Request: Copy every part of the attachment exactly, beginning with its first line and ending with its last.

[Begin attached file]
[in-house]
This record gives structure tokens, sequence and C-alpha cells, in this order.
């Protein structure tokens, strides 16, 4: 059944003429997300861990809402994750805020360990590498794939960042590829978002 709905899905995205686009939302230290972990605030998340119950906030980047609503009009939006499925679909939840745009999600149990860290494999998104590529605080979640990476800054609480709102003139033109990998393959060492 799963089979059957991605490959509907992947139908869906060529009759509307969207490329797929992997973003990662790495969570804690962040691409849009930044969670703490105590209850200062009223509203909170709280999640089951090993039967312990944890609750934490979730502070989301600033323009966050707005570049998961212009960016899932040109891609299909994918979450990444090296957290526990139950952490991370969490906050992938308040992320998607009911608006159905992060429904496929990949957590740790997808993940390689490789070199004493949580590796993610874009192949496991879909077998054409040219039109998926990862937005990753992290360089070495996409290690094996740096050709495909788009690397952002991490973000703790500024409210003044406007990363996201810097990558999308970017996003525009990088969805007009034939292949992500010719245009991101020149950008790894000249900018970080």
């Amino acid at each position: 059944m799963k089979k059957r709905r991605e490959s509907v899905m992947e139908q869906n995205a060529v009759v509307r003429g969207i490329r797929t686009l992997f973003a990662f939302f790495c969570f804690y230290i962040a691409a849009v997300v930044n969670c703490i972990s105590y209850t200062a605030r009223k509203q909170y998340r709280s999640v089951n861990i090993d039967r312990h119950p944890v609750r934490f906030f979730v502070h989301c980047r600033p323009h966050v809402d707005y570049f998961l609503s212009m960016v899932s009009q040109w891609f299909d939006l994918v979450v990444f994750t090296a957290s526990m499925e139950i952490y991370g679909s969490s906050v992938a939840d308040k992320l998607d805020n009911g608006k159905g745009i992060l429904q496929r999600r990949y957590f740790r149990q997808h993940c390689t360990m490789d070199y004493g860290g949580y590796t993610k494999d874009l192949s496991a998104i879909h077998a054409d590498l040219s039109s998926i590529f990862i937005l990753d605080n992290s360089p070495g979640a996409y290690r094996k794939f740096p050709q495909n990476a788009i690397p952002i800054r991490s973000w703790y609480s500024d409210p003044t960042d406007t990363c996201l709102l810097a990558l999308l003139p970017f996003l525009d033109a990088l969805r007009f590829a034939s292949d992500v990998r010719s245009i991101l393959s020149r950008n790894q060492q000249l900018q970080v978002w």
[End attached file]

[in-house]
This record gives structure tokens, sequence and C-alpha cells, in this order.
């Protein structure tokens, strides 16, 4: 059944003429997300861990809402994750805020360990590498794939960042590829978002 709905899905995205686009939302230290972990605030998340119950906030980047609503009009939006499925679909939840745009999600149990860290494999998104590529605080979640990476800054609480709102003139033109990998393959060492 799963089979059957991605490959509907992947139908869906060529009759509307969207490329797929992997973003990662790495969570804690962040691409849009930044969670703490105590209850200062009223509203909170709280999640089951090993039967312990944890609750934490979730502070989301600033323009966050707005570049998961212009960016899932040109891609299909994918979450990444090296957290526990139950952490991370969490906050992938308040992320998607009911608006159905992060429904496929990949957590740790997808993940390689490789070199004493949580590796993610874009192949496991879909077998054409040219039109998926990862937005990753992290360089070495996409290690094996740096050709495909788009690397952002991490973000703790500024409210003044406007990363996201810097990558999308970017996003525009990088969805007009034939292949992500010719245009991101020149950008790894000249900018970080």
């Amino acid at each position: 059944m799963k089979k059957r709905r991605e490959s509907v899905m992947e139908q869906n995205a060529v009759v509307r003429g969207i490329r797929t686009l992997f973003a990662f939302f790495c969570f804690y230290i962040a691409a849009v997300v930044n969670c703490i972990s105590y209850t200062a605030r009223k509203q909170y998340r709280s999640v089951n861990i090993d039967r312990h119950p944890v609750r934490f906030f979730v502070h989301c980047r600033p323009h966050v809402d707005y570049f998961l609503s212009m960016v899932s009009q040109w891609f299909d939006l994918v979450v990444f994750t090296a957290s526990m499925e139950i952490y991370g679909s969490s906050v992938a939840d308040k992320l998607d805020n009911g608006k159905g745009i992060l429904q496929r999600r990949y957590f740790r149990q997808h993940c390689t360990m490789d070199y004493g860290g949580y590796t993610k494999d874009l192949s496991a998104i879909h077998a054409d590498l040219s039109s998926i590529f990862i937005l990753d605080n992290s360089p070495g979640a996409y290690r094996k794939f740096p050709q495909n990476a788009i690397p952002i800054r991490s973000w703790y609480s500024d409210p003044t960042d406007t990363c996201l709102l810097a990558l999308l003139p970017f996003l525009d033109a990088l969805r007009f590829a034939s292949d992500v990998r010719s245009i991101l393959s020149r950008n790894q060492q000249l900018q970080v978002w």